US defence secretary James Mattis has hailed his country's "unbreakable" ties with Europe at talks with Balkan security chiefs, as Russia grumbled about Nato's role in the region before a summit between Donald Trump and Vladimir Putin.
Ahead of Monday's meeting in Helsinki between the US and Russian presidents, Mr Mattis insisted that Washington was still engaged in the Balkans, amid concerns that Moscow could exploit any absence of White House interest in the strategic area and the EU's preoccupation with Brexit and migration issues.
“We are not naive and we are keenly aware that some elsewhere would wish to see us fail in our endeavours here today,” Mr Mattis said on Friday, in obvious reference to Russia.
“Those that seek to divide us for their own reasons will not enjoy our dedication to working together,” he added before talks began in the Croatian capital, Zagreb. “Our meeting today is proof of unbreakable transatlantic relations.”
Mr Mattis arrived from a fractious Nato summit in Brussels, where Mr Trump upbraided US allies for paying too little into the organisation's coffers, but the Pentagon chief insisted his country was "100 per cent committed" to the alliance.
At a meeting with Croatian prime minister Andrej Plenkovic on Thursday evening, Mr Mattis said the Pentagon would continue to help Zagreb upgrade its military, following the donation of 16 combat helicopters in 2016.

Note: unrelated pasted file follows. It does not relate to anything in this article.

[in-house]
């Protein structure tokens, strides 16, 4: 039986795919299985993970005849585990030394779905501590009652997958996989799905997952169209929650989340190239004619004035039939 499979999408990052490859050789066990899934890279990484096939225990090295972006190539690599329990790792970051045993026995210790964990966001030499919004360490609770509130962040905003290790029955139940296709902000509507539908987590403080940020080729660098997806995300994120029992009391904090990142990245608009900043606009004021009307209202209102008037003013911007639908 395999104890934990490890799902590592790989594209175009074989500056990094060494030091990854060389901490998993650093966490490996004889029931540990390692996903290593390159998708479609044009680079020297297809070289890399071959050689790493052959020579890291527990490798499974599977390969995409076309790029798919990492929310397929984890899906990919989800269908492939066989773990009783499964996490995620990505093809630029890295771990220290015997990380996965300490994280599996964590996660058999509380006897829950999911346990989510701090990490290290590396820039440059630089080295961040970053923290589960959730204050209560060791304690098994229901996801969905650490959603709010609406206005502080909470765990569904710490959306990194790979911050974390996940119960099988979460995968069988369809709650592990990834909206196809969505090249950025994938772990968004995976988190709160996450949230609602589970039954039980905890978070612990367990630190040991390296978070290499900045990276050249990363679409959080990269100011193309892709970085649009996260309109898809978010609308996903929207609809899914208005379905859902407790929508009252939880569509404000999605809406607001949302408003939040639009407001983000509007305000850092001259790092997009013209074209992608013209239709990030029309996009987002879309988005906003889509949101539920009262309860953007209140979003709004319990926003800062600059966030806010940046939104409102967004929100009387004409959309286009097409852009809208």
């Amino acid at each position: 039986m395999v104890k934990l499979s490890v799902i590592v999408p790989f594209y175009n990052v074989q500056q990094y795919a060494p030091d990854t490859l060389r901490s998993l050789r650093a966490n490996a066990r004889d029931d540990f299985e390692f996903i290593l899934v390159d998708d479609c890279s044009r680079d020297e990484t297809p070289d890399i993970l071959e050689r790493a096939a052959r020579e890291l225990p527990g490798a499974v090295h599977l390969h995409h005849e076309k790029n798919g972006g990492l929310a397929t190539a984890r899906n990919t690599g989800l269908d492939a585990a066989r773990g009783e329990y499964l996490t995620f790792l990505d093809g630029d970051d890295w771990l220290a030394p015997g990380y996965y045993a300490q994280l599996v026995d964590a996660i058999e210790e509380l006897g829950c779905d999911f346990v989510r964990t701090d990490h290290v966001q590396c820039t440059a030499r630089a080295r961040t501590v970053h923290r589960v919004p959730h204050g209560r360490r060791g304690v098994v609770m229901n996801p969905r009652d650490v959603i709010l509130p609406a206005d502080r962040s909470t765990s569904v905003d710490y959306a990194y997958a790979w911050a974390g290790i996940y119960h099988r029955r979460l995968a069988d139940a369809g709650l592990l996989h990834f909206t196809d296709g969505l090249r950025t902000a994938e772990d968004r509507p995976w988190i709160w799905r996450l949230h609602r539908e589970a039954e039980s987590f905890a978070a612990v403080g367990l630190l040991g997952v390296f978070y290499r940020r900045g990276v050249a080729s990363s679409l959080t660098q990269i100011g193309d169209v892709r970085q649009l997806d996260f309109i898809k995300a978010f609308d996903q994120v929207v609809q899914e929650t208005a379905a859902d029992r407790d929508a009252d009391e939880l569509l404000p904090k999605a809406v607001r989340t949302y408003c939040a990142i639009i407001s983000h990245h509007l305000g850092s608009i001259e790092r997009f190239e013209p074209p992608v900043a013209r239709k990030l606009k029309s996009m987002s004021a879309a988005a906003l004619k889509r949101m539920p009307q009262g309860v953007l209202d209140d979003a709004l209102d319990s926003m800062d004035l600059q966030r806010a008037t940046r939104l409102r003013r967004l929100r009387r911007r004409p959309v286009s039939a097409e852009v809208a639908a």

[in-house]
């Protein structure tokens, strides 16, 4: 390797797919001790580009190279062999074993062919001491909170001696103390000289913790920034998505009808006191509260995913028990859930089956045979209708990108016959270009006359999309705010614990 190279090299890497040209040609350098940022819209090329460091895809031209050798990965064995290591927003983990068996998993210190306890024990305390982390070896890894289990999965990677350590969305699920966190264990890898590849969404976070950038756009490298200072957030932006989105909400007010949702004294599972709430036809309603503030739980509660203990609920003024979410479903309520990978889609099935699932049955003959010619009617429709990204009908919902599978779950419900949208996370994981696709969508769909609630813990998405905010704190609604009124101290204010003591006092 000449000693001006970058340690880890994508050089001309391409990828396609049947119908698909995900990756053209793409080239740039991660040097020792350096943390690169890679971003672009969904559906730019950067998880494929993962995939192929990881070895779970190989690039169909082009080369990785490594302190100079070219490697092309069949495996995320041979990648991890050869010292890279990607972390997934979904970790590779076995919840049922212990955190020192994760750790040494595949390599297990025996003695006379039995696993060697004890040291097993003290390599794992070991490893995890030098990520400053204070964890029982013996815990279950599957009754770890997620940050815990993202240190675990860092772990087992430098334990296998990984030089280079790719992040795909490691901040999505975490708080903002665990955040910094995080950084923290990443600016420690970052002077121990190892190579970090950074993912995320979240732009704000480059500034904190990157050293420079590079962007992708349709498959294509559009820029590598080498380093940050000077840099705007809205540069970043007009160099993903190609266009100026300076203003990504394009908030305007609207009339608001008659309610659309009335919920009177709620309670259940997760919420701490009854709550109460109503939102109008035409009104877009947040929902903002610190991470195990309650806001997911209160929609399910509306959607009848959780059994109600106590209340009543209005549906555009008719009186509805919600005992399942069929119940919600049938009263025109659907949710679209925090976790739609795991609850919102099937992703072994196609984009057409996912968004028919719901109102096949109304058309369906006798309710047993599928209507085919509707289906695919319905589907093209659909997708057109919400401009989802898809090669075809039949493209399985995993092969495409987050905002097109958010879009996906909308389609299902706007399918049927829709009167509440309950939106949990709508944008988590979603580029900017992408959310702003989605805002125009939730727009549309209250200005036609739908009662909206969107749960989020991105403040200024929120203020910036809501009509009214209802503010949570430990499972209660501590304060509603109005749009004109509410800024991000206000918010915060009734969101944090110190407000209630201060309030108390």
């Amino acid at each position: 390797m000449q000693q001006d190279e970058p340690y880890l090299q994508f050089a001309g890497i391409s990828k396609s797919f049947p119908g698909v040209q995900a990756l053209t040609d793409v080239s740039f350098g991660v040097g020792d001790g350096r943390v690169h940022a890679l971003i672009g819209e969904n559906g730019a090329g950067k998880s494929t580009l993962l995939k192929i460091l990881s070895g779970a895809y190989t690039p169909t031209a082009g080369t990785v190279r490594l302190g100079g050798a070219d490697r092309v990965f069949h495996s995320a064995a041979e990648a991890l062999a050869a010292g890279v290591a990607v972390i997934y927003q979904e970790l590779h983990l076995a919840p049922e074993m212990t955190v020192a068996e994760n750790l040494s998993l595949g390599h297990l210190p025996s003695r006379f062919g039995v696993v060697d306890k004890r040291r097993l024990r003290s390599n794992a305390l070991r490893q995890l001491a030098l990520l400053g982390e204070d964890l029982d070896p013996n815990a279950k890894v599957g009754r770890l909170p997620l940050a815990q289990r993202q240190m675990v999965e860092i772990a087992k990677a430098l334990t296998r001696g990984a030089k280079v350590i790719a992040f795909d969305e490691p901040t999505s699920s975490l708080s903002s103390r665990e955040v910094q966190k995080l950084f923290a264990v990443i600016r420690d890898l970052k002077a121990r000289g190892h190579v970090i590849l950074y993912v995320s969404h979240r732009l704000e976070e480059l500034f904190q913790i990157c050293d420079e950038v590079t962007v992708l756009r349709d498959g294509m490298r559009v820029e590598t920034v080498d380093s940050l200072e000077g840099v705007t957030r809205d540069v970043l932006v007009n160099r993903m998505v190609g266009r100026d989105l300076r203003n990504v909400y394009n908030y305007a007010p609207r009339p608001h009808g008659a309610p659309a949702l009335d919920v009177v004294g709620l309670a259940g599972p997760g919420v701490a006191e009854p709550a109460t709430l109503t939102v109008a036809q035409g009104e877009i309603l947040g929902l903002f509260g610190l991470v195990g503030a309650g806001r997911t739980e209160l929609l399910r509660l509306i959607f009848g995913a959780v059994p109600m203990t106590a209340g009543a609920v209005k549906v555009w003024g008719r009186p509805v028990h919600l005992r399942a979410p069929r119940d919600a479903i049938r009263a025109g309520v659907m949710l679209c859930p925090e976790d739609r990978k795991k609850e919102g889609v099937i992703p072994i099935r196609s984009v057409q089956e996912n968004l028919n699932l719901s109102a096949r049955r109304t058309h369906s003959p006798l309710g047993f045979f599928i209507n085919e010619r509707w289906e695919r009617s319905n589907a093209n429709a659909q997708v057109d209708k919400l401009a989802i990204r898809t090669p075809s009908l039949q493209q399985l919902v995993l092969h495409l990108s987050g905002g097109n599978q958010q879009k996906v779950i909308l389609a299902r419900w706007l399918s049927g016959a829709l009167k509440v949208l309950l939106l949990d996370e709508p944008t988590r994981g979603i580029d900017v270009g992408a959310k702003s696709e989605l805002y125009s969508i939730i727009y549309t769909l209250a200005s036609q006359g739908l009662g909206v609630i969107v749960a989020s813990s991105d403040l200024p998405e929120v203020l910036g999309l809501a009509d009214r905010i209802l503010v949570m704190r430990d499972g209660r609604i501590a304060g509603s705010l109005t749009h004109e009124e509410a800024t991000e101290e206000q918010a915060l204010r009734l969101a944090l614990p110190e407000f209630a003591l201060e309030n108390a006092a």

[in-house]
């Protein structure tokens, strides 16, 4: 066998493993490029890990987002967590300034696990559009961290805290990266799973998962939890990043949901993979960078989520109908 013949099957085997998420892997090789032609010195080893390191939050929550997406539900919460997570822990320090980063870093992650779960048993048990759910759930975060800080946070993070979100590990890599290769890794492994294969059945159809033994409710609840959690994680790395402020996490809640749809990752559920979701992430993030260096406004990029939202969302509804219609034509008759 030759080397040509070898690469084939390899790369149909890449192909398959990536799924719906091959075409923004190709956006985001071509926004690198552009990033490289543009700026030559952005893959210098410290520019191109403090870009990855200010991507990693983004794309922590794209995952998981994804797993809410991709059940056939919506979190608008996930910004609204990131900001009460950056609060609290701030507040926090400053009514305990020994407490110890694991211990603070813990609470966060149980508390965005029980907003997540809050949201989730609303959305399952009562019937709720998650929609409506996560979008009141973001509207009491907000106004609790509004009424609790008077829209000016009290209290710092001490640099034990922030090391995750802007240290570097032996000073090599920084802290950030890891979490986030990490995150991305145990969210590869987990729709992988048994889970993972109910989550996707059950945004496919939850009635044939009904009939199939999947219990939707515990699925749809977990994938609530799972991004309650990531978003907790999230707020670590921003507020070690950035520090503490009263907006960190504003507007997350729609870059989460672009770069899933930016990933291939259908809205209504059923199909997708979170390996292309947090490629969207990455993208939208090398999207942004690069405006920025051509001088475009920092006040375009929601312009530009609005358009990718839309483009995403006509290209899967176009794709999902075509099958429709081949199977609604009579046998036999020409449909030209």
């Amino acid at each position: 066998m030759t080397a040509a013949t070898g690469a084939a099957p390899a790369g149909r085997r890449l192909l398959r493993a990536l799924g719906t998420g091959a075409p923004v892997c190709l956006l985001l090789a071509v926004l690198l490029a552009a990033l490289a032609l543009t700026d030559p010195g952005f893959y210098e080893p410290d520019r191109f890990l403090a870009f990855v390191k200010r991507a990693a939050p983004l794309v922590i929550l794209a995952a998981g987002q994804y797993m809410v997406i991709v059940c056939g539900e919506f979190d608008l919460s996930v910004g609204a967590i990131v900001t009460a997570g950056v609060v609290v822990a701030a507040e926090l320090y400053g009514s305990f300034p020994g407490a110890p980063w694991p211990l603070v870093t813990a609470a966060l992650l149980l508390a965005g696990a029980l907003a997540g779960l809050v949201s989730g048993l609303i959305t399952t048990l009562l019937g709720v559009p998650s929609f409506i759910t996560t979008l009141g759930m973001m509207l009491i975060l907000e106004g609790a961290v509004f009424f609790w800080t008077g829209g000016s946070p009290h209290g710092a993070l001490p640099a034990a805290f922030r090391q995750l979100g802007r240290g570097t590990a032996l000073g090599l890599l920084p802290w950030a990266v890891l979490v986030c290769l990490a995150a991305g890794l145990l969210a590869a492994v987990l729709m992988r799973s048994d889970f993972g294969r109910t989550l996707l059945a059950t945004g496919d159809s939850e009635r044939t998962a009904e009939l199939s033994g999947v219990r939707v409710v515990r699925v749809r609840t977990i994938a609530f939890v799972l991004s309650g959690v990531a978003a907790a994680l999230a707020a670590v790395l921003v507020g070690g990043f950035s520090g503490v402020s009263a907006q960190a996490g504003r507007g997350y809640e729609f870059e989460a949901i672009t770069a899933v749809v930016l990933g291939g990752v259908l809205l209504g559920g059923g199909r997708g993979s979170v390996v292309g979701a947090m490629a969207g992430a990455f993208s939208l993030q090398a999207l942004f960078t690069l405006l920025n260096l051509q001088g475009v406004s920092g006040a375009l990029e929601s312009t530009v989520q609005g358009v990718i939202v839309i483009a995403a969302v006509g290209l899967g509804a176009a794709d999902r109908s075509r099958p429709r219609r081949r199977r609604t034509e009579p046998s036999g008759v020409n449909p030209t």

“America follows everything that is happening in southeastern Europe and wants to make its contribution to the stability of that area,” Mr Mattis told his host.
Russia accuses the US and Nato of stoking unrest in a region that is still recovering from inter-ethnic 1990s wars, but last year it pledged to donate ageing MiG fighter jets, tanks and other armoured vehicles to its main regional ally, Serbia.
Belgrade's defence minister Aleksandar Vulin did not attend Friday's gathering, having been declared persona non grata by Croatia during a row in April.
“Serbia will remain militarily neutral and free . . . even if it remains the only [Balkan] country which is not a Nato member,” Mr Vulin said on Friday.
After Nato asked Macedonia to become its 30th member if it changes its name under a long-awaited deal with Greece, Moscow's foreign ministry said the expansion of the alliance "does not in any way strengthen security but deepens dividing lines and feeds tension in Europe".
Greece this week announced it was expelling two Russian diplomats and placing entry bans on two other Russians for allegedly trying to bribe local officials and encourage protests against the historic deal with Macedonia.
Russia’s foreign ministry summoned the Greek ambassador over the issue on Friday, and warned that Athens’ actions “could seriously damage relations”.
“It is obvious that Washington stands behind this anti-Russian decision by the Greek government,” the ministry added.